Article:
|Manzke from Church & State days|
He's partnering with Bill Chait, the brains and brawn behind both John Sedlar restaurants, Rivera and Playa, as well as Short Order, Short Cake, Picca and Sotto. In short, he knows how to get things done. And when it comes to taking a historic building - it was originally built in 1929 for Charlie Chaplin - and turning it into something more bistro will be no easy feat. Chait tells the LA Times, changes to the space will include a more open kitchen and a wood-burning oven, and "revitalizing" the architechture, foyer and back dining room. Updating it to make it more in tune with today.
As for what Republique will be, Manzke says he's inspired by the current "bistronomy" trend happening in France, where haute chefs serve less expensive, though refined, food in a casual setting (Papilles follows the same philosophy). He caught the bug when he was at Church & State, especially since that was his first spot without the pomp and linen-lined tables. The restaurant will be more like a cafe during the day, and a wine bar with communal seating at night. "Out of necessity, it's the future of the business," Manze says. "Great chefs are going to more casual spots, and it's happening everywhere."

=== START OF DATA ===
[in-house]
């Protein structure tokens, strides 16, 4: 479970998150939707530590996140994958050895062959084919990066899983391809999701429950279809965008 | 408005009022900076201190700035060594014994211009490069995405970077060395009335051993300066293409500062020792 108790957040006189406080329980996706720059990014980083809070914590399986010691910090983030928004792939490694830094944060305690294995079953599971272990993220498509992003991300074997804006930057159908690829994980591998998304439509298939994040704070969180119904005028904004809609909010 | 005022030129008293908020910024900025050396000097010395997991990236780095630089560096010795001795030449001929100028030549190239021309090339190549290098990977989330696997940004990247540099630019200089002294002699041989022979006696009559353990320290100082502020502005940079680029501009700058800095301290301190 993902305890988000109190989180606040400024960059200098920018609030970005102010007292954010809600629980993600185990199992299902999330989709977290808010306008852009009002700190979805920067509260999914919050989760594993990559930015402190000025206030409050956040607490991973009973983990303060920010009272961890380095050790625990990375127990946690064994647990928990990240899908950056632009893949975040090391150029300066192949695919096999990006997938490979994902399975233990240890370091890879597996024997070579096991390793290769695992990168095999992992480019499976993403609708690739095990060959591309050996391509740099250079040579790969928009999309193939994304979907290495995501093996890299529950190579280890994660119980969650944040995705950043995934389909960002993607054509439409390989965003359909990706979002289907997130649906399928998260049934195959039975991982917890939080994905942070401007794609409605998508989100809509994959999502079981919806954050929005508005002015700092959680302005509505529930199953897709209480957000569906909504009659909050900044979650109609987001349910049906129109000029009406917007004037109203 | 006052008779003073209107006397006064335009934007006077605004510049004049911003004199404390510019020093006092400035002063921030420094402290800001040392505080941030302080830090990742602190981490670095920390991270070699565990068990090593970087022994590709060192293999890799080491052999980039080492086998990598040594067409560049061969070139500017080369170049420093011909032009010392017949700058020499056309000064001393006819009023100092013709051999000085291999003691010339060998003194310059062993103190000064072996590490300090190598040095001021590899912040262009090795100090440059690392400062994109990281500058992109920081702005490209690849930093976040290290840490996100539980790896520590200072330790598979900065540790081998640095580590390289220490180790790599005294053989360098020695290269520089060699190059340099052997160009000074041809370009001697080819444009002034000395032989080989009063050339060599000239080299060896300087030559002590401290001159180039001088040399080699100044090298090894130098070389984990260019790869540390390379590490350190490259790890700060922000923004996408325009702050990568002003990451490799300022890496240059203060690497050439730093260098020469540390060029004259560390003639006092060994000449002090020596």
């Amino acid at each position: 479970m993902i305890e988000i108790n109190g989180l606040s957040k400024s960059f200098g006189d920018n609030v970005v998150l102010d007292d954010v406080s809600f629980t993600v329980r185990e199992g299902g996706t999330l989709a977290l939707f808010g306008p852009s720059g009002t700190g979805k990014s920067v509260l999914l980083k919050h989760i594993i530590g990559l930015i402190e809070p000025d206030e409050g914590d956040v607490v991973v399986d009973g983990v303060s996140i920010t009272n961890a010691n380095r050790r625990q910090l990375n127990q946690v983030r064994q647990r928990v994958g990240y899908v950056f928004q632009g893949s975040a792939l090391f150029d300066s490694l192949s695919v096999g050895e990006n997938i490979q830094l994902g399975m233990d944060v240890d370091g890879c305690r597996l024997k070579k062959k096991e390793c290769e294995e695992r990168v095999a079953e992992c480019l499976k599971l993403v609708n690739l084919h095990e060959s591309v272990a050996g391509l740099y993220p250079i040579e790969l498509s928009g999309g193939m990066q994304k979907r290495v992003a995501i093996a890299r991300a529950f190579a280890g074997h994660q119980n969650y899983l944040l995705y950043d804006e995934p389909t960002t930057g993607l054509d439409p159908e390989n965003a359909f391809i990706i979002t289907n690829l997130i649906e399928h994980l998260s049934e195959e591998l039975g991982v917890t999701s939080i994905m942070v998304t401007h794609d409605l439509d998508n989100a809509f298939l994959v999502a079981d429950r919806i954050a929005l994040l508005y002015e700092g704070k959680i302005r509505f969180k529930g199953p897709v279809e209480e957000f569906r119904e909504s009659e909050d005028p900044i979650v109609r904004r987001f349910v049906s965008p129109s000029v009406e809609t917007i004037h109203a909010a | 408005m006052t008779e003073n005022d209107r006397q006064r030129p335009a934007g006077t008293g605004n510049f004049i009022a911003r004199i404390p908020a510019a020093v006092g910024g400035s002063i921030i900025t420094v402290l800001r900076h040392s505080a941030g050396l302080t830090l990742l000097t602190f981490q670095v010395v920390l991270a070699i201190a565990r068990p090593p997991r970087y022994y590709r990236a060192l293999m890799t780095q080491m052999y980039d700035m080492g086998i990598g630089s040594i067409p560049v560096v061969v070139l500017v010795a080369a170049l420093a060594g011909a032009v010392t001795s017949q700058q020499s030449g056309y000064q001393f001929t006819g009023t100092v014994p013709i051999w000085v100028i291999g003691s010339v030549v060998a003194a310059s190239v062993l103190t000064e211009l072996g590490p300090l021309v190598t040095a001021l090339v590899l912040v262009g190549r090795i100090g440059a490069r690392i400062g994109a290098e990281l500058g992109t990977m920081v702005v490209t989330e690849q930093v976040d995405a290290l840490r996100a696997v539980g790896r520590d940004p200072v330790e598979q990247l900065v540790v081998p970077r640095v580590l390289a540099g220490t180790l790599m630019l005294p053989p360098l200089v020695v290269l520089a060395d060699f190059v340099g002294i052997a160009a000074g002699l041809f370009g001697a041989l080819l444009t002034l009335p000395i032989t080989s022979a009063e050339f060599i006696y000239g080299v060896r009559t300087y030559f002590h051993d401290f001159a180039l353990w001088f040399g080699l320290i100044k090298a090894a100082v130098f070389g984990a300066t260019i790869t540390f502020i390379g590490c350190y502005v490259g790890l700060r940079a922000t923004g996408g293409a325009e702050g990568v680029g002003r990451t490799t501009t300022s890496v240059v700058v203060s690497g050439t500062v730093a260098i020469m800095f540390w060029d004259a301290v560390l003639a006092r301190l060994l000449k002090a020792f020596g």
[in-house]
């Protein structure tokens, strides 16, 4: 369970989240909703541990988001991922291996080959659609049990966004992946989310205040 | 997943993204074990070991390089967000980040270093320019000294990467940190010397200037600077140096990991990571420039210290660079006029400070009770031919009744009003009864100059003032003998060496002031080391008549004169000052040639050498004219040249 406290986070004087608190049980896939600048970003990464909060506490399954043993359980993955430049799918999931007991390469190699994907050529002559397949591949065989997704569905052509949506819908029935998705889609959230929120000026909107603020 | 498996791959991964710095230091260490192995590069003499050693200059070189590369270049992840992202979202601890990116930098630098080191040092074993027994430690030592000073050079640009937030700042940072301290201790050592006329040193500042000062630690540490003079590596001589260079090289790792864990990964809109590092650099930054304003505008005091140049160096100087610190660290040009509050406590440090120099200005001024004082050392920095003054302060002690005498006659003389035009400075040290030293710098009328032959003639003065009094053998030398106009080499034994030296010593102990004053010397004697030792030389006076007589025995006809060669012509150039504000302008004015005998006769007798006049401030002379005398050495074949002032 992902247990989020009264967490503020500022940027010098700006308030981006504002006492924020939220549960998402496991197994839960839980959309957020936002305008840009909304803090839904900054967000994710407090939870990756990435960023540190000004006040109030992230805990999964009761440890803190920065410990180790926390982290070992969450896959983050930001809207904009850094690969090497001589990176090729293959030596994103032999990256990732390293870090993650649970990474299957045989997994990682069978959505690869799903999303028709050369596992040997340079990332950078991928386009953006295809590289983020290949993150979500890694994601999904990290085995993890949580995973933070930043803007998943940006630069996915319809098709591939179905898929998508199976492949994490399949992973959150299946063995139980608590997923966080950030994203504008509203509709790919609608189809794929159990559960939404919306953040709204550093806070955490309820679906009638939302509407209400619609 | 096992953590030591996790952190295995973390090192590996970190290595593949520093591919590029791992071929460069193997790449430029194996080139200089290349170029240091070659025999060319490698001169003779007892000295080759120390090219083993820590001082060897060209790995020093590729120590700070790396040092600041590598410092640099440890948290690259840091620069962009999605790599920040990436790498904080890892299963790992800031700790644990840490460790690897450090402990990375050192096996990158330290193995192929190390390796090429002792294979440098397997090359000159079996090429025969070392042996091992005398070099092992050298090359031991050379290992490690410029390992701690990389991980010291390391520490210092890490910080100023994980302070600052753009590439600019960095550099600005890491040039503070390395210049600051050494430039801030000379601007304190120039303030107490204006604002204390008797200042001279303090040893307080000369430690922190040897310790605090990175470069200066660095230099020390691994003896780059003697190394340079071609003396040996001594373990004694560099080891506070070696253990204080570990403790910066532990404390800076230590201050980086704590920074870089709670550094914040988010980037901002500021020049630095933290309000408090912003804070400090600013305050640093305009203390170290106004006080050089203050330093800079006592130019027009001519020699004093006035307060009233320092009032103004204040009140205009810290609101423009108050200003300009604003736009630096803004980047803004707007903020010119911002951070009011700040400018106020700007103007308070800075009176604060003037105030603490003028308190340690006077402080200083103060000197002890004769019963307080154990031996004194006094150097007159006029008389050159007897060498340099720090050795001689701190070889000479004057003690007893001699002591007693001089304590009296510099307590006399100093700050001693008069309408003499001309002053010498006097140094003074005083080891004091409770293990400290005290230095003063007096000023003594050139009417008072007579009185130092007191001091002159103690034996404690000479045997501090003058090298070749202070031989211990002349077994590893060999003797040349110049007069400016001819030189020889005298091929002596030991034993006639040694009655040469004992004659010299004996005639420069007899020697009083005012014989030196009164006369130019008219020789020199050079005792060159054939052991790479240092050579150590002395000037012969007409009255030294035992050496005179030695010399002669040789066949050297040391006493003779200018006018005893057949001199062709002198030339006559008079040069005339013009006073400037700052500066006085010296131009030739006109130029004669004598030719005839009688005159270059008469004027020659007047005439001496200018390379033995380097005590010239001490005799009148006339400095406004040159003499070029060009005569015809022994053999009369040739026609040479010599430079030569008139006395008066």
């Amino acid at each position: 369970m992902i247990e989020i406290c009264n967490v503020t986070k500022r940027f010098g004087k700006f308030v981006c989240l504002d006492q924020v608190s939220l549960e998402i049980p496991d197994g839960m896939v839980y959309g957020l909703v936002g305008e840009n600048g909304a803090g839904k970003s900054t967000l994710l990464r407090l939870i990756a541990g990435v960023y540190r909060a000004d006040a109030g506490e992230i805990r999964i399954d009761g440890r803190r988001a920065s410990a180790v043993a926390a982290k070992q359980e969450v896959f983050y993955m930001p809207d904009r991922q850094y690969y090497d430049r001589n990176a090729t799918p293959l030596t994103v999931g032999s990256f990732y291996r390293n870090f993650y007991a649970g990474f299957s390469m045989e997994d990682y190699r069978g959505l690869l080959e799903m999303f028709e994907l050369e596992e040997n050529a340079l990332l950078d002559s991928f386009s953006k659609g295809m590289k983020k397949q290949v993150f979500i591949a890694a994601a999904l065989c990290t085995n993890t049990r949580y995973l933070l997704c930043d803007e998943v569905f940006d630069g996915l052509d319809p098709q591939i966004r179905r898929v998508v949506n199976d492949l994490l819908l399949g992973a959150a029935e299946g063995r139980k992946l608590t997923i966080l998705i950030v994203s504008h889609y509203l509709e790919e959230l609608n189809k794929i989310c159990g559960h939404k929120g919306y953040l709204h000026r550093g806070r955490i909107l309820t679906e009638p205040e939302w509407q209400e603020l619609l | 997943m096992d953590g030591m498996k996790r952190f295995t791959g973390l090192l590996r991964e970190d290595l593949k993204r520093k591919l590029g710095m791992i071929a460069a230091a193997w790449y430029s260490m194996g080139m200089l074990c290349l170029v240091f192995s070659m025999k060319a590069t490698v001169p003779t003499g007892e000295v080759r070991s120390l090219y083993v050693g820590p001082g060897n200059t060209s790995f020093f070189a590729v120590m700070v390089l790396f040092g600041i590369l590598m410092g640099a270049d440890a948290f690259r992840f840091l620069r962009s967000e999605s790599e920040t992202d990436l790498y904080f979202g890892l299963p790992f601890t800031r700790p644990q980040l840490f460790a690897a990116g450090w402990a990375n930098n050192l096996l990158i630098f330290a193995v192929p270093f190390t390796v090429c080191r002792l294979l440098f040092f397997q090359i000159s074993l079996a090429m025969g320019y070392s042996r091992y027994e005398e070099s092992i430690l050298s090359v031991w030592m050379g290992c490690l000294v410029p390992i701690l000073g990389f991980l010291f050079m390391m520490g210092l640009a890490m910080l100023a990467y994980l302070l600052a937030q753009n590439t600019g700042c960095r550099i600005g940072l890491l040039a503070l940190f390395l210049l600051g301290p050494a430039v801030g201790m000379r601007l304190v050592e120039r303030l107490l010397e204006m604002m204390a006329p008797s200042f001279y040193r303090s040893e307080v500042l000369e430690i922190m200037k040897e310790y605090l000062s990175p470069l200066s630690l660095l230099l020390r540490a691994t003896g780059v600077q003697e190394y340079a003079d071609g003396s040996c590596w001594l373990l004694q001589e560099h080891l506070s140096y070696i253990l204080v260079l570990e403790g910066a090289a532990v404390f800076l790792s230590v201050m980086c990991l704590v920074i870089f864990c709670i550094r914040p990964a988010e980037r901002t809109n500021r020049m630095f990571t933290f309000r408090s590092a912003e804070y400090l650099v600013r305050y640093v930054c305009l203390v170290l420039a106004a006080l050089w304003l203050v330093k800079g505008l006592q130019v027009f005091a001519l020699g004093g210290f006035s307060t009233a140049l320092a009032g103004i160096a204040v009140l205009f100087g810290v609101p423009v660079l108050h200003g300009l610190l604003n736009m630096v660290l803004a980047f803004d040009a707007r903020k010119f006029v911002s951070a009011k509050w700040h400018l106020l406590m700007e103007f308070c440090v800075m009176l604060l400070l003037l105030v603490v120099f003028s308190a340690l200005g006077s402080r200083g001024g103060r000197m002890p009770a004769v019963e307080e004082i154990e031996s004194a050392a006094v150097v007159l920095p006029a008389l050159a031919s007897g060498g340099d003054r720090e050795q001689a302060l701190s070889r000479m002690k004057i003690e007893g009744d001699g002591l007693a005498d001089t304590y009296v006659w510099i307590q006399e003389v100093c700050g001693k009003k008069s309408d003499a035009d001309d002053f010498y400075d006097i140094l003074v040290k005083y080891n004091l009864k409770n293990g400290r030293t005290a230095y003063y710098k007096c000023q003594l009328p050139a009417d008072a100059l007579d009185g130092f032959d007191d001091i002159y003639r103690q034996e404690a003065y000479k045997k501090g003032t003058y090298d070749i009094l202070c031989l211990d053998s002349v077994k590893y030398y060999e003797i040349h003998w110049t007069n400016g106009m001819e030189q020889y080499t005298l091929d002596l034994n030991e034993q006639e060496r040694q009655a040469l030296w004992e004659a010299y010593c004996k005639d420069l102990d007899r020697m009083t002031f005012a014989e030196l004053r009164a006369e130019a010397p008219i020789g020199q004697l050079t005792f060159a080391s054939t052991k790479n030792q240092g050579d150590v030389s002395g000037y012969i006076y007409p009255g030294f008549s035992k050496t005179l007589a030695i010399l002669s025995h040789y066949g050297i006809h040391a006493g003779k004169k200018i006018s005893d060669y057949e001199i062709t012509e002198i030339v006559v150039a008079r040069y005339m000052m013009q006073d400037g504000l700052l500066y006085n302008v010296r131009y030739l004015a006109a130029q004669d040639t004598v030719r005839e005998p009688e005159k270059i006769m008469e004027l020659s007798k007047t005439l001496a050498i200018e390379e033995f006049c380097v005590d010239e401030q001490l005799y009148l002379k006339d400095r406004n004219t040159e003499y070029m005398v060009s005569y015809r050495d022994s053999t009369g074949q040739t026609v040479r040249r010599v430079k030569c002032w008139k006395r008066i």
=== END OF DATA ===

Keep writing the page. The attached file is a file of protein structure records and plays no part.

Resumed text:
An offshoot of Campanile is already in the works for LAX, which should open in February. La Brea Bakery, which will also close and become a part of Republique, will also seek a new location.